And here’s the first completed strip:
To answer the people who have written to ask why I’m not doing a knit-along or other shared project, I’d have to say I’ve always been a lone wolf knitter. Sometimes I do things inspired by others, but very rarely do I jump in when everyone else is doing them. There was a good five year lag time between the time I read the first Dale Lillehammer feeding frenzy on line, and the time I decided to knit one. I can’t say why this is. Perhaps there are always more things I want to try than I have time to try them so new ideas need to get in queue before they’re addressed.
Today is my birthday. Or rather it’s the day on which I celebrate the anniversary of my 21st birthday. I have no plans in particular, other than taking advantage of the day off to get as much as possible done in preparation for our upcoming move. We’re also suffering birthday cake exhaustion in the house, as both of my kids had birthdays last week. But if you’re itching to pony up good wishes, I would ask you to share that good will with the rest of the on-lineknitting world instead of with me.Consider adding a yarn reviewto the yarn review collection at wiseNeedle. The easiest way to do this is to look up your yarn by name on the search page, then click on the "review this yarn" link.
And for the few of you who may not have heard about this yet (and in honor of the US holiday of Memorial Day), I point out that the Red Cross is currently selling commemorative WWII knitting kits. This offering is paired with an on-line museum exhibit, and a historical article. Their assistance toservice people. and for civilians caught in both man-made and natural disasters deservesrecognition and support.
Yes, I know I’m stuck in a rut reporting on this, but between schooling my unruly fingers into a new way of knitting and tackling a design (on the fly) in a technique that’s new to me, I’ve got a high fascination quotient here. I lead off with some advice I’ve received.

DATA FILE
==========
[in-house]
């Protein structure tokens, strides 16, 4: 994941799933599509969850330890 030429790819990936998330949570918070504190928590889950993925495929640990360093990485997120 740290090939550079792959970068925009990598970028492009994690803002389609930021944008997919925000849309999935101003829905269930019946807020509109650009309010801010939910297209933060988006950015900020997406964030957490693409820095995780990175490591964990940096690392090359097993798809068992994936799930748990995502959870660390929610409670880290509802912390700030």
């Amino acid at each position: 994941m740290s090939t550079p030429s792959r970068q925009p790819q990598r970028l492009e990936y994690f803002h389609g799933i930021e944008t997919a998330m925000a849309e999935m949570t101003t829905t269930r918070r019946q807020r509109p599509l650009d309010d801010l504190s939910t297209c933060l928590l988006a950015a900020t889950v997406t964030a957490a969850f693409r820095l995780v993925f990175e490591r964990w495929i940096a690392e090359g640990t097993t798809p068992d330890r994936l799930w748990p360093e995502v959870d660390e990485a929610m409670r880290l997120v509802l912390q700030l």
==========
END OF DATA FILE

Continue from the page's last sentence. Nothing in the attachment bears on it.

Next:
Mary-Helen wrote to share some experiences she’s had designing and knitting entrelac projects, and gave me permission to share her hints here. She advises that being produced on the bias,entrelac piecesdo hang quite differently from items knit in vertical orientation. For starters, entrelac can be loose-fitting and blousy. (I found this out the hard way when I over-calculated my starting width). She suggests that since I said I wanted a closer but not tight fit, that I plan on not being overly generous in adding garment ease. She says that she’s achieved a pleasing fit in some entrelac pieces by working the back of the garment in stockinette. Doing both would help avoid the maternity-smock/boxy-baggy effect. She says that with careful planning, I might not need to do any waist shaping, as the piece will fit well enough on its own.
Mary-Helen alsonoted that I’ve not mentioned any ribbing. She suggests addingeither ribbing or a garter stitch bandlater to help tame the bottom edge. (She observed that many entrelac piecesdo blouse out over the ribbing, in the puffy-body look popular in the 1980s.)
She went on to discuss square-formation. She said that adding cable details to eachsquare helps hers draw in a bit, avoiding the puffy mushroom-field look that some entrelacs have. Finally, she mentioned that the February archives of Witty Knitter contain some detailed musings on entrelac design.
Thank you, M-H! I hope I haven’t misinterpreted your notes too badly.
As you can see, I’m just about to begin the second course of teeny rectangles. You also get to see some of my collection of fancy stitch markers:
It looks like it will take about an hour to do one course of the rectangles, as I completed this one while watching Enterprise last night. I’ll keep going plain for a couple more courses. Then if necessary, I’ll think about nipping in a bit at the waist by doing a few rectangles per row on five stitches instead of six. I’ll probably work those decreases on rectangles at the edge and at the points at which the waist nips happen in princess-style seaming.
Right now I’ve got little or no ease. If I don’t like the effect in about six more inches, I think I’ll retool and begin again – taking all this good advice close to heart. Perhaps I’ll begin again on a different stitch count.Perhaps I’ll investigaterunning vertical panels of entrelac, withsmall columns of stockinette in between (I could bury the shaping in the stockinette columns.)
Good thing I don’t mind ripping back on a think-piece.